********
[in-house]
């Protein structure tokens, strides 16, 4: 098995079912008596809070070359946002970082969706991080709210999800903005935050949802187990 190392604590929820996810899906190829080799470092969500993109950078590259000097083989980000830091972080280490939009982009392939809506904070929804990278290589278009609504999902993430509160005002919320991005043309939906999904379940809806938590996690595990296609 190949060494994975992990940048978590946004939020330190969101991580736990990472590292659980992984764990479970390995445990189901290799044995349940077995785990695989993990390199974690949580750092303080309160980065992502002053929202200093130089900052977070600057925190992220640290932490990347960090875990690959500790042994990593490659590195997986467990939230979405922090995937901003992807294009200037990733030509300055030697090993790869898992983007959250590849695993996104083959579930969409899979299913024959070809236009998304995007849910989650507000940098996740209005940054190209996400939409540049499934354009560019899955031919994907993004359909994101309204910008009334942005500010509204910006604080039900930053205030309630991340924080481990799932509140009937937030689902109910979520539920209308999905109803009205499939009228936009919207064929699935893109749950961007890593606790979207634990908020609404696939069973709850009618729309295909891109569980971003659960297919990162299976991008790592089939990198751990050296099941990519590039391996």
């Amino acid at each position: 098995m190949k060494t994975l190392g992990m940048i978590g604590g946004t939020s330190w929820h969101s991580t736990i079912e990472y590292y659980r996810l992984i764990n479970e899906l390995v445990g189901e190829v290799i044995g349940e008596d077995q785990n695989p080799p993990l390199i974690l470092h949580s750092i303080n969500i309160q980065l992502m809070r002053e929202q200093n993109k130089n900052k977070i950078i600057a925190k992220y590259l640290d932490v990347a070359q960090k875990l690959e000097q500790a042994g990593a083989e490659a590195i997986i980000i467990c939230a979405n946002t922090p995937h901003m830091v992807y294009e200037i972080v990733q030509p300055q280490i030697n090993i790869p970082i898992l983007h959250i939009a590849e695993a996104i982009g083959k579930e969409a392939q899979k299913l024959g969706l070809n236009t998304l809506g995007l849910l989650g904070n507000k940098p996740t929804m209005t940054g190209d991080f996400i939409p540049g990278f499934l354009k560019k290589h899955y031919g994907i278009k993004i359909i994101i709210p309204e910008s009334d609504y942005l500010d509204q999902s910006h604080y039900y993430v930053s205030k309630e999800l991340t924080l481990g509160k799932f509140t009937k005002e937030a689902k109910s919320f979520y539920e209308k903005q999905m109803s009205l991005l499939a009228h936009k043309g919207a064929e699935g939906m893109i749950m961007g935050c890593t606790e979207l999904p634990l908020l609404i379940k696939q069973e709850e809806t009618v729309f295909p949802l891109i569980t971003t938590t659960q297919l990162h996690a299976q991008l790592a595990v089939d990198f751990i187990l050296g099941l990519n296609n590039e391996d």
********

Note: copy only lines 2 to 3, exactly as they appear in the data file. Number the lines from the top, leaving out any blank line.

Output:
């Protein structure tokens, strides 16, 4: 098995079912008596809070070359946002970082969706991080709210999800903005935050949802187990 190392604590929820996810899906190829080799470092969500993109950078590259000097083989980000830091972080280490939009982009392939809506904070929804990278290589278009609504999902993430509160005002919320991005043309939906999904379940809806938590996690595990296609 190949060494994975992990940048978590946004939020330190969101991580736990990472590292659980992984764990479970390995445990189901290799044995349940077995785990695989993990390199974690949580750092303080309160980065992502002053929202200093130089900052977070600057925190992220640290932490990347960090875990690959500790042994990593490659590195997986467990939230979405922090995937901003992807294009200037990733030509300055030697090993790869898992983007959250590849695993996104083959579930969409899979299913024959070809236009998304995007849910989650507000940098996740209005940054190209996400939409540049499934354009560019899955031919994907993004359909994101309204910008009334942005500010509204910006604080039900930053205030309630991340924080481990799932509140009937937030689902109910979520539920209308999905109803009205499939009228936009919207064929699935893109749950961007890593606790979207634990908020609404696939069973709850009618729309295909891109569980971003659960297919990162299976991008790592089939990198751990050296099941990519590039391996």
């Amino acid at each position: 098995m190949k060494t994975l190392g992990m940048i978590g604590g946004t939020s330190w929820h969101s991580t736990i079912e990472y590292y659980r996810l992984i764990n479970e899906l390995v445990g189901e190829v290799i044995g349940e008596d077995q785990n695989p080799p993990l390199i974690l470092h949580s750092i303080n969500i309160q980065l992502m809070r002053e929202q200093n993109k130089n900052k977070i950078i600057a925190k992220y590259l640290d932490v990347a070359q960090k875990l690959e000097q500790a042994g990593a083989e490659a590195i997986i980000i467990c939230a979405n946002t922090p995937h901003m830091v992807y294009e200037i972080v990733q030509p300055q280490i030697n090993i790869p970082i898992l983007h959250i939009a590849e695993a996104i982009g083959k579930e969409a392939q899979k299913l024959g969706l070809n236009t998304l809506g995007l849910l989650g904070n507000k940098p996740t929804m209005t940054g190209d991080f996400i939409p540049g990278f499934l354009k560019k290589h899955y031919g994907i278009k993004i359909i994101i709210p309204e910008s009334d609504y942005l500010d509204q999902s910006h604080y039900y993430v930053s205030k309630e999800l991340t924080l481990g509160k799932f509140t009937k005002e937030a689902k109910s919320f979520y539920e209308k903005q999905m109803s009205l991005l499939a009228h936009k043309g919207a064929e699935g939906m893109i749950m961007g935050c890593t606790e979207l999904p634990l908020l609404i379940k696939q069973e709850e809806t009618v729309f295909p949802l891109i569980t971003t938590t659960q297919l990162h996690a299976q991008l790592a595990v089939d990198f751990i187990l050296g099941l990519n296609n590039e391996d």